So beautiful, so complex, so difficult to develop without the prior gymnastics background, so many details, so many atoms integrated into one molecule, so much work. – Ido Portal
‘The stalder press is a bi-phasic, dynamic movement’, blending together a high straddle hold (or straddle l-sit) through to a half press movement, finishing with a straddle press handstand. To see a skill of such beauty performed is a true testament to the levels of active and passive flexibility, strength, mobility, coordination, proprioception and countless other elements worked for and achieved by it’s performer.
And one day it will be mine! Muahaha! But not yet… not yet…
Throughout this 2-part post I will break-down where I am now with this movement, and where I think I need to go. For an introduction to the progressional elements of the stalder press Ido Portal provides a great breakdown in this Facebook post from 2013, and of course the internet is always a great sea of information (unless you let it drown you).
A Generous Quarter.
So my stalder press… is not yet a stalder press. I am, however, confident that I have perhaps one-and-a-quarter of the elements in place. That’s if we’re counting the hold and press equally as in a 1:1 ratio; and that’s me giving a generous quarter.
This recent video from June 2016 shows the general state of my straddle press handstand (we might generously say 50% of the full stalder press).
I am currently performing this movement for 3-4 reps each set, and I am happy with this progress since the beginning of my handstand press journey in 2013. So that’s the ‘one’ in place…
As for the generous quarter… I could also call it a ‘quarter guessed’. It refers to pushing through the half-press motion, and it is ‘guessed’ because I am currently able to perform this movement from an elevated straight-leg l-sit. This is, however, quite a different starting position to to a straddle l-sit and I am only ‘guessing’ that that this strength element will carry-over into the straddle version required for the stalder. These next few videos show my progression in the straight-leg l-sit to handstand press (there must be a shorter name for the movement out there…) since 2013, on both parallels and open-handed holds:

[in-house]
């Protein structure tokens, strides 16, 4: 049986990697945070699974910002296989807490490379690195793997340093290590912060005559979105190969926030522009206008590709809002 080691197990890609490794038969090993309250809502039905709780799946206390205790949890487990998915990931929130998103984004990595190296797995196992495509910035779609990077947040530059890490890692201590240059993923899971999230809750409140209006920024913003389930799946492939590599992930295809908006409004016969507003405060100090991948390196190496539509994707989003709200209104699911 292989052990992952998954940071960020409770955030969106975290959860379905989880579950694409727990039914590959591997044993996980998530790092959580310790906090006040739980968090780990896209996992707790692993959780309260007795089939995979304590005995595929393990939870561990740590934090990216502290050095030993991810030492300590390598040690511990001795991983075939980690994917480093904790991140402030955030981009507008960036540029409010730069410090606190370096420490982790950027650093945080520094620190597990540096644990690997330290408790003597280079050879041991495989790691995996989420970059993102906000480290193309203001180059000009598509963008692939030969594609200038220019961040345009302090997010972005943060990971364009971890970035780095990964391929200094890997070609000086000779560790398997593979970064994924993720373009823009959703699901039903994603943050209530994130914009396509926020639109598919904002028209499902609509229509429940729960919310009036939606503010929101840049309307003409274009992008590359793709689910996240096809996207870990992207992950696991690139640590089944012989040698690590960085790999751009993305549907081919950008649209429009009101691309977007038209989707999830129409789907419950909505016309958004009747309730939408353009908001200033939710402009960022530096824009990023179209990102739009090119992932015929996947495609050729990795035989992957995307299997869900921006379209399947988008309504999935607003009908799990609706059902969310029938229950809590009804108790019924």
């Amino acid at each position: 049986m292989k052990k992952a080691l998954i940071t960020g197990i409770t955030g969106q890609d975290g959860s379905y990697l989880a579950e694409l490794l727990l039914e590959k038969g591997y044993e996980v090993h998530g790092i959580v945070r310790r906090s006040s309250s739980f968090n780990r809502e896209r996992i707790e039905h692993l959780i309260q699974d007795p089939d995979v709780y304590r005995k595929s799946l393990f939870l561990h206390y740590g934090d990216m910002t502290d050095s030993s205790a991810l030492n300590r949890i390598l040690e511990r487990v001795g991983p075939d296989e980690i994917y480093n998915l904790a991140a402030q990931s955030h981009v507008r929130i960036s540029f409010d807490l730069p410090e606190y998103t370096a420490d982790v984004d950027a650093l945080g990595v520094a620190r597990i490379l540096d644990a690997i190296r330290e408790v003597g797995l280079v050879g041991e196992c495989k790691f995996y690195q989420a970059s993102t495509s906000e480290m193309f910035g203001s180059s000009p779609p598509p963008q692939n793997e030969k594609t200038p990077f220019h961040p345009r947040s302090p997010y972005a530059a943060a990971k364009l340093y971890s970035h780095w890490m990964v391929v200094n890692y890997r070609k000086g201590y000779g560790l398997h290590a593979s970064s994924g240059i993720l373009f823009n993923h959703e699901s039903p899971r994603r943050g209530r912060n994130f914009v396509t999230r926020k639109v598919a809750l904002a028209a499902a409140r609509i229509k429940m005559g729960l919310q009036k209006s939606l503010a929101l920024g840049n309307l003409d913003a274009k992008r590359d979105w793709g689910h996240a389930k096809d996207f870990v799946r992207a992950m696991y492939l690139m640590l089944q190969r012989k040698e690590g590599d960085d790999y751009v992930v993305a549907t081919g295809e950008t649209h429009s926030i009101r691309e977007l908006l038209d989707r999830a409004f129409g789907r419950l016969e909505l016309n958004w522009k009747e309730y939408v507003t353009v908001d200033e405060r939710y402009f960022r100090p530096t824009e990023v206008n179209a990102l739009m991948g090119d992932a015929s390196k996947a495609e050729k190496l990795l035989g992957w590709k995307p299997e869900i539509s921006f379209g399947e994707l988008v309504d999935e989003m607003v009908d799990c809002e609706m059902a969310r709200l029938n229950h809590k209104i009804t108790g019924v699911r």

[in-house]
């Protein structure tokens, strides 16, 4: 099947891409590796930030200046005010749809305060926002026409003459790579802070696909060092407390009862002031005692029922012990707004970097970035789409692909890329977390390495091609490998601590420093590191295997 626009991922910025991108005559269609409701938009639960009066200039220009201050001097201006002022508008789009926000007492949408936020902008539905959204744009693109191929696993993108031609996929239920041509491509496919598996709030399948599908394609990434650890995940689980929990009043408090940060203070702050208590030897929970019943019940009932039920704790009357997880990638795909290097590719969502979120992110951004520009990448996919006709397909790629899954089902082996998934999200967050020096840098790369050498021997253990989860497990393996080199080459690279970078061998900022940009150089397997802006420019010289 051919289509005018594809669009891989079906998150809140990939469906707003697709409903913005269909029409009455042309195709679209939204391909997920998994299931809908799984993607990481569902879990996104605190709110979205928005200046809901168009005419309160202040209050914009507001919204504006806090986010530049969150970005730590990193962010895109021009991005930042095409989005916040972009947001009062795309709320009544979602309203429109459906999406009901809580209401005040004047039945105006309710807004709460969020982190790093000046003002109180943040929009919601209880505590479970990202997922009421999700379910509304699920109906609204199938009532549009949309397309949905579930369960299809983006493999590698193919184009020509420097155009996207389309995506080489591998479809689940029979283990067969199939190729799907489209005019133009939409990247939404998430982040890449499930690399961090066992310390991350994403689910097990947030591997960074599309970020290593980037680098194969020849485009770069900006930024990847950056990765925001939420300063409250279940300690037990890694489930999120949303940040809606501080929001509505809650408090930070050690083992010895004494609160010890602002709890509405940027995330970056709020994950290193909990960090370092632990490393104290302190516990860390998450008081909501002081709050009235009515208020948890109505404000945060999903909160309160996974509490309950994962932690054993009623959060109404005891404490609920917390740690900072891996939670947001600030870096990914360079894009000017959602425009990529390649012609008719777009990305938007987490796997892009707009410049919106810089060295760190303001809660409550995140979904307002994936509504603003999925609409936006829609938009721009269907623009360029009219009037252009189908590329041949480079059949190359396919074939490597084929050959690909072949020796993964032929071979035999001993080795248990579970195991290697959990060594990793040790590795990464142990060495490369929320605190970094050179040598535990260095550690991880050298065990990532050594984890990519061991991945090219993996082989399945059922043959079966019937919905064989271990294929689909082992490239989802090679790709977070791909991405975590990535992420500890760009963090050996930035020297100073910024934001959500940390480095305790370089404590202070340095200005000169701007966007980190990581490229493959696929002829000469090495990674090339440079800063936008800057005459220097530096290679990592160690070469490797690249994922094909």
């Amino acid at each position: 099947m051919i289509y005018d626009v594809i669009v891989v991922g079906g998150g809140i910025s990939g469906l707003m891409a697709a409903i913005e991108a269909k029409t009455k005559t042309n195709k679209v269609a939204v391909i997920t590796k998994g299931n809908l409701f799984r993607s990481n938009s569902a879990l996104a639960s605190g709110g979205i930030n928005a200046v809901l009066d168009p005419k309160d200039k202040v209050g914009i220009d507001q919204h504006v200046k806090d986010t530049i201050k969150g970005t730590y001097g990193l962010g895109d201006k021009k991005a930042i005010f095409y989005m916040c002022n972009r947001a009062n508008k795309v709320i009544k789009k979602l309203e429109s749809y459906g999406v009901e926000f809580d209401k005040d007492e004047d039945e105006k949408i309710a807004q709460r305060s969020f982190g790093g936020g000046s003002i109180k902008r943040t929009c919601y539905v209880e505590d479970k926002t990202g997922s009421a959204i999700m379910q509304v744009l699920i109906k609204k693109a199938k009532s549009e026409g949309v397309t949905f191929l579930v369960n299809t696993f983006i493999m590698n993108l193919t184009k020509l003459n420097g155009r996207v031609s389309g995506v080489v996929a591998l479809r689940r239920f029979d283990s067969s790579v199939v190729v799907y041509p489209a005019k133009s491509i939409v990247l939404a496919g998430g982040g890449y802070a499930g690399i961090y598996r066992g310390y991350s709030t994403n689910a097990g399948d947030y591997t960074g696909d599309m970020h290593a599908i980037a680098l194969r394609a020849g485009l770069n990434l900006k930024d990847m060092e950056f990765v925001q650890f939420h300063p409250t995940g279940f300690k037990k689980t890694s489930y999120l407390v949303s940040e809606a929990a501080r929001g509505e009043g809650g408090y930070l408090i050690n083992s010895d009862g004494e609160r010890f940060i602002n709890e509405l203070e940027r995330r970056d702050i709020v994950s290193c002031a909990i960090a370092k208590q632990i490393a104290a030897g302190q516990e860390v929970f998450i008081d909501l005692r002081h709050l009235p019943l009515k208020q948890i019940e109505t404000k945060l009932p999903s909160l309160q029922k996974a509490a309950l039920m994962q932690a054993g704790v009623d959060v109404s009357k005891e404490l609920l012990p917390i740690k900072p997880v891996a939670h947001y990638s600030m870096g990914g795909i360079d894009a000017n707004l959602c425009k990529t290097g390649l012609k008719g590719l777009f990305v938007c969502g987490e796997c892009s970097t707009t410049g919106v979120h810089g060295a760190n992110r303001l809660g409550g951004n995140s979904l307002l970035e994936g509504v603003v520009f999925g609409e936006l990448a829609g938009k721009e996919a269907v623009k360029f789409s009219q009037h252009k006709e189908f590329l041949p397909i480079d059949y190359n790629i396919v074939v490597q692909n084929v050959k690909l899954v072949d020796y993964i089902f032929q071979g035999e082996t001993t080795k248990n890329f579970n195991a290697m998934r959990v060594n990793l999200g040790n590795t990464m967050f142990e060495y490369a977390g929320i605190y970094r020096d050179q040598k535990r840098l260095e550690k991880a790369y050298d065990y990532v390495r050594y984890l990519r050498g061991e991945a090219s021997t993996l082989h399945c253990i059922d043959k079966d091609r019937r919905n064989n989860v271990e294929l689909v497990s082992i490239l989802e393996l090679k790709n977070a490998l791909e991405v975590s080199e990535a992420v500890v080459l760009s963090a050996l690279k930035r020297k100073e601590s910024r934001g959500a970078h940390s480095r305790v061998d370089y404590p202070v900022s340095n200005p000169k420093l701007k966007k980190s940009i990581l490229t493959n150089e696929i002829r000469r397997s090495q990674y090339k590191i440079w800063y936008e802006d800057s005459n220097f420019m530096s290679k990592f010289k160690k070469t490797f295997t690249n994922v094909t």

One of my first times achieving this move back in July 2014. It’s shakey and somewhat unsightly, but at the time gave me a great boost in confidence to be able to perform as I hadn’t actually been training for it. It just seemed to come together after training a lot of pressing from the floor and regular static l-sit work. Issues with my form are pretty glaring and you can find a brief critique in the YouTube video write-up.
Prague, August 2015. My first attempt of this move on the high bars. I think the press
is shakey mostly because of my nerves, but also my hold just isn’t that great yet.
Also the bars are slightly wider than the low parallels I usually used so it felt a bit unfamiliar. An attempt at a HS pushup at the end, unnecessary really but couldn’t help it… Also my natural instinct at this time is to go into a straddle for the pushup attempt because it basically felt easier.
One month after building the confidence to try this move on high bars, I found myself at it again on this wooden horse in South Korea, where I had moved that month. I remember feeling a lot more confident in the press than in Prague the month before, and I maintained the feet-together position in attempting the HS pushup, which I feel is a harder position than a straddle. Nevertheless the HS pushup is again clearly a fail, banana-ing out of control to a clumsy descent, although I did feel the strength and control to go lower in the negative. I’ll be leaving this ‘tack-on’ handstand pushup until I’ve actually got them locked down from the floor with no banana – it doesn’t move me toward my goal.
The Weakest Link
This first part has introduced where I feel I am now looking forward to approaching training for the stalder press, namely my (uneducated) hope that my l-sit to press will somehow translate to a straddle l-sit to press… So in part 2 I’ll introduce what I think is the real challenge, the other ‘50%’ which really will be slow and steady progress requiring consistent and progressive training. And as with so many movements which express the limits of one’s ability, it’s one that lies along the grinding road of mobility (or my lack, thereof). Until then, pancake… pancake… pancake…